What is Practice Management?
Practice management is the term used to represent everything that goes into the practice of managing the finance and administration of a doctor's office or an office of a medical professional. It includes financial management and business operations, information technology and medical practice management system, patient management, compliance, quality control and risk management, human resources and organizational operations.
Change occurs in every industry, and healthcare is no exception. New technologies, trends, regulations, and research continually shape the industry. The implementation more than a decade ago of the Affordable Care Act and the move from fee-for-service to value-based care have impacted patient care and the way physician practices operate.
Although doctors have administrative tasks in addition to their focus on patient care, it’s almost impossible for them to manage their practice without assistance. That’s where practice management comes in.
According to the American Academy of Professional Coders (AAPC), the role of a practice manager is to manage all aspects of a medical practice, including financials, human resources, information technology, compliance, marketing, and operations. Their goal is to enhance patient care, ensure day-to-day operations of the practice run smoothly, and alleviate administrative burden on the physician(s).
The key component to running a successful physician practice is proficient financial management. Even if a clinician provides excellent care to his or her patients, the practice isn’t going to be sustainable without the necessary revenue.
A myriad of facets are necessary to achieve and maintain streamlined financial operations, and many of them fall into the category of revenue cycle management (RCM). RCM is defined by the Healthcare Financial Management Association (HFMA) as all administrative, financial, and clinical functions that contribute to the capture, billing, collection, and management of patient service revenue.” Some of these functions include:
- Monitoring key financial and performance indicators (KPIs)
- Enhancing front-office processes (patient eligibility, authorization, and check-in)
- Analyzing medical billing and collections
- Overseeing practice reimbursement initiatives
- Planning and budgeting to improve revenue and reduce costs
- Conducting coding, accounts receivable (A/R) closeout and other end-of-month functions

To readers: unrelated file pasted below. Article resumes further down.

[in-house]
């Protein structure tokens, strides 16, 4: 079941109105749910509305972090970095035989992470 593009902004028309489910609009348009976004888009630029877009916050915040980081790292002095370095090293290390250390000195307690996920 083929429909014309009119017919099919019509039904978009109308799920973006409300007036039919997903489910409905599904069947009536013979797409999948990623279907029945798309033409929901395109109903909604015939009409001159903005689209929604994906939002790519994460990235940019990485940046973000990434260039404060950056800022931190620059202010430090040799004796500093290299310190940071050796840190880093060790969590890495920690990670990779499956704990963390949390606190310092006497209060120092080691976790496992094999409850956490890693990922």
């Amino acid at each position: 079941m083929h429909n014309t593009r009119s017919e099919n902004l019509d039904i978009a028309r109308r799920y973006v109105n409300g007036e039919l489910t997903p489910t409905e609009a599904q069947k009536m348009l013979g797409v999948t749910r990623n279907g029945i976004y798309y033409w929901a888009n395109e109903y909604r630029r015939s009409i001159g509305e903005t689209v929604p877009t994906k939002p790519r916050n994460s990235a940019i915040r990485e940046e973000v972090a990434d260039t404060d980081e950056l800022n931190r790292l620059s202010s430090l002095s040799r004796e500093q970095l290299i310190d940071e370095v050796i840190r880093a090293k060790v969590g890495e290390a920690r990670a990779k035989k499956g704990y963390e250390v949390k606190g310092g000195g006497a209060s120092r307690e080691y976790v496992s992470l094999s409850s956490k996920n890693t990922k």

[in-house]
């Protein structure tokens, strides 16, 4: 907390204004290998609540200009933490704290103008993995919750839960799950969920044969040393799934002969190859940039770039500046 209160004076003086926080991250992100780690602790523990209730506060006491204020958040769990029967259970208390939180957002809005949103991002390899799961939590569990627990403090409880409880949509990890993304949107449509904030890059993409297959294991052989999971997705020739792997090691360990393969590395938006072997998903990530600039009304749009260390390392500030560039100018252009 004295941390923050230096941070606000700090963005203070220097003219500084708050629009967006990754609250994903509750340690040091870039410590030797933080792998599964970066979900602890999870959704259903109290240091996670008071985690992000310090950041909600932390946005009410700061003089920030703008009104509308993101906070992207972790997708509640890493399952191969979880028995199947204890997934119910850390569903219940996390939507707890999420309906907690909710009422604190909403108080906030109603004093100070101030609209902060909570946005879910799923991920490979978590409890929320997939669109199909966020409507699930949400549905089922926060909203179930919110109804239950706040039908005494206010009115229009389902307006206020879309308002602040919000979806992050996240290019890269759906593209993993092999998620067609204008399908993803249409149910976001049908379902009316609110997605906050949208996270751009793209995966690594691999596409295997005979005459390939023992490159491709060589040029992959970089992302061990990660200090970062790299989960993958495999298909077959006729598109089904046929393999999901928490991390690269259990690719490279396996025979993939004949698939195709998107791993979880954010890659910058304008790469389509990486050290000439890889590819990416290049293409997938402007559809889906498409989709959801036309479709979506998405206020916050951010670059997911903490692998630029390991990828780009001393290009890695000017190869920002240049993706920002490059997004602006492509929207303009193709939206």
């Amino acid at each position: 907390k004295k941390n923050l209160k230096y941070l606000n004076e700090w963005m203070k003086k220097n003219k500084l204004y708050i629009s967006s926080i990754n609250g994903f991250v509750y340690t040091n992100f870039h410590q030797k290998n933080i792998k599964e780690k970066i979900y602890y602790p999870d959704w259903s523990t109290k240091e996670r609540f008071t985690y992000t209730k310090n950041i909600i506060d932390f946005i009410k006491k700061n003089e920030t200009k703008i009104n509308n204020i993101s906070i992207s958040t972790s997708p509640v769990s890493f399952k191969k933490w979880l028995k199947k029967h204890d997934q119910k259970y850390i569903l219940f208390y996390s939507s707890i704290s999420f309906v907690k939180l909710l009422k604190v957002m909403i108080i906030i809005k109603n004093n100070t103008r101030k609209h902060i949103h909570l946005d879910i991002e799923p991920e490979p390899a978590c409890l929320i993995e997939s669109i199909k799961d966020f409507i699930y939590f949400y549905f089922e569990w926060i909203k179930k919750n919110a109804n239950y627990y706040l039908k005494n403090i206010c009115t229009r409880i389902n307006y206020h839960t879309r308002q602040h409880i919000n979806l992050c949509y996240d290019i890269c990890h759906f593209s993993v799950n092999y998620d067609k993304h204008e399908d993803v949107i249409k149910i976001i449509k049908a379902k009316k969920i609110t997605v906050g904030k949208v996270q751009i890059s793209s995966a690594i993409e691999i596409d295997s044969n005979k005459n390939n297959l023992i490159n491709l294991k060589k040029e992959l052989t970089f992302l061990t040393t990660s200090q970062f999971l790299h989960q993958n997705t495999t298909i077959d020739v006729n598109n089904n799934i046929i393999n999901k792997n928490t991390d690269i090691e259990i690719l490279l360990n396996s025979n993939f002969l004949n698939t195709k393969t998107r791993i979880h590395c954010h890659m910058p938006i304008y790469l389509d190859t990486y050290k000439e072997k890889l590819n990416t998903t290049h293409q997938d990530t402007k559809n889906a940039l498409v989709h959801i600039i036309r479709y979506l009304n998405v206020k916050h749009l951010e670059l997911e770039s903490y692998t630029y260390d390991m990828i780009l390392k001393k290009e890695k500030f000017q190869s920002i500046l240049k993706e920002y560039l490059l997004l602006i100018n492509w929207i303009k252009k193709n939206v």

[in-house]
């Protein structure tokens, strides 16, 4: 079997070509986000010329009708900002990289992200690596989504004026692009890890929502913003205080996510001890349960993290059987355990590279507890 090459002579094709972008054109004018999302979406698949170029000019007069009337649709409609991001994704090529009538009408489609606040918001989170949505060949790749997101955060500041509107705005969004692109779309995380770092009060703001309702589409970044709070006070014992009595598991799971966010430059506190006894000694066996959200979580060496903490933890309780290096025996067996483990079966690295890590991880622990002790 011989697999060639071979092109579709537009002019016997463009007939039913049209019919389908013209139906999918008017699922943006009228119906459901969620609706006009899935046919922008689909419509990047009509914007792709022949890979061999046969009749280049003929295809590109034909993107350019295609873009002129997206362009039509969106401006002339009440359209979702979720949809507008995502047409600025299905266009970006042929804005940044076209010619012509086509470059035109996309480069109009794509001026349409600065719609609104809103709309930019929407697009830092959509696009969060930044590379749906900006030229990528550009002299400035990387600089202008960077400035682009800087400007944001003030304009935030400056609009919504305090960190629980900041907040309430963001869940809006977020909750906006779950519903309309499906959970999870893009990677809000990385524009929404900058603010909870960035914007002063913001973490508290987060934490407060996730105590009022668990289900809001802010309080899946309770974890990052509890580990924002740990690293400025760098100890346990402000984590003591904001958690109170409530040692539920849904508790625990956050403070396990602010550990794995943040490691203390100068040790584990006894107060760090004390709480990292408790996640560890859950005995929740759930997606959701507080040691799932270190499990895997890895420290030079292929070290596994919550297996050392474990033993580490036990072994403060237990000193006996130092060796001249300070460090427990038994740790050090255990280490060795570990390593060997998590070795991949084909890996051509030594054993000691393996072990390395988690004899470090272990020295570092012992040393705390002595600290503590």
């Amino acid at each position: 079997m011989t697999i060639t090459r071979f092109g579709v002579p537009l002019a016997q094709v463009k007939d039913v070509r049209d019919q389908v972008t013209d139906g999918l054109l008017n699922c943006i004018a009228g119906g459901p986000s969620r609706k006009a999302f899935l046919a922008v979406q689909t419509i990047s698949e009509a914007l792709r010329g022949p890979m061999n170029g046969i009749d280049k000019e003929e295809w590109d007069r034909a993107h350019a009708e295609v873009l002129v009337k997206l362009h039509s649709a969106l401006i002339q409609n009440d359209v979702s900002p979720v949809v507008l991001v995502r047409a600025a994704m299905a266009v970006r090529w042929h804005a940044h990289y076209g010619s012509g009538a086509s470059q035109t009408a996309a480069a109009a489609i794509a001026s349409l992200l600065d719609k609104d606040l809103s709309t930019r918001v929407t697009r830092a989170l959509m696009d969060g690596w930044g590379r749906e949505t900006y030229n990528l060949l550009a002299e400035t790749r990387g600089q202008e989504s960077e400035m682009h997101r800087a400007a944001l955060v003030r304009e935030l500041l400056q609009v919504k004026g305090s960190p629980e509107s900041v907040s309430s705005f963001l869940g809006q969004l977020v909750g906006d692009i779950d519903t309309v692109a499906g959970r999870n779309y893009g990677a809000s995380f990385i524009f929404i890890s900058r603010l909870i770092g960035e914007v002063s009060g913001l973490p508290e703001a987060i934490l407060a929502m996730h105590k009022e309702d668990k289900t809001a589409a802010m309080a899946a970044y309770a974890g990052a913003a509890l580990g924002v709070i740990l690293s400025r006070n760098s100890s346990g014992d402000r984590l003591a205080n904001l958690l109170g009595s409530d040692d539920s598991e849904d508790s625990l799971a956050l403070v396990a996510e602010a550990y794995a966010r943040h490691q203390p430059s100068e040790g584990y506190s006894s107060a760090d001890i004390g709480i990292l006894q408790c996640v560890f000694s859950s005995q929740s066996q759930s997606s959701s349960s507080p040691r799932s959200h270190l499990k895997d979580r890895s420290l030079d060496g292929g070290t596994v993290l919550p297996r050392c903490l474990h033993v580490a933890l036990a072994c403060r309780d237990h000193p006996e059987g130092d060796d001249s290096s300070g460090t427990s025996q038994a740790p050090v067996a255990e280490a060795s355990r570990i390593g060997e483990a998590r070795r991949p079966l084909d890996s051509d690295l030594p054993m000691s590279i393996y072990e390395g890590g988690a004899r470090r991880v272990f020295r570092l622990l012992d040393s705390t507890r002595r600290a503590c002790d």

- Handling denial management
- Producing and analyzing various financial reports
- Performing benchmarking to evaluate practice performance and compare it to competitors
- Monitoring industry trends, expenses and productivity
- Negotiating resource allocation
- Handling payer contract management and negotiation
- Performing provider credentialing
- Keeping up-to-date on government payment regulations
- Designing and monitoring systems of checks and balances and internal controls to safeguard practice assets
One metric many practice managers utilize to accomplish these functions is relative value units (RVUs). Through a cost analysis based on RVUs, physician practices are able to establish productivity-based compensation, evaluate and renegotiate payer contracts, evaluate procedures and services, and set practice fees.
Focusing on patient care should be the goal of every physician. As noted by MGMA, patient-centered care refers to the ability to create an environment and develop processes that support the best possible patient encounters. A practice manager can assist in that endeavor by performing care coordination, striving to ensure patient safety, and optimizing office workflow to promote patient satisfaction.
This satisfaction can be increased through patient engagement because those who are fully engaged in their care are more likely to maintain treatment plans, track their health and ask their providers questions. Technologies such as patient portals, automated appointment reminder systems, check-in applications, telehealth, digital payment options, and data analytics have been found to have profound impacts on both patient engagement and practice workflow.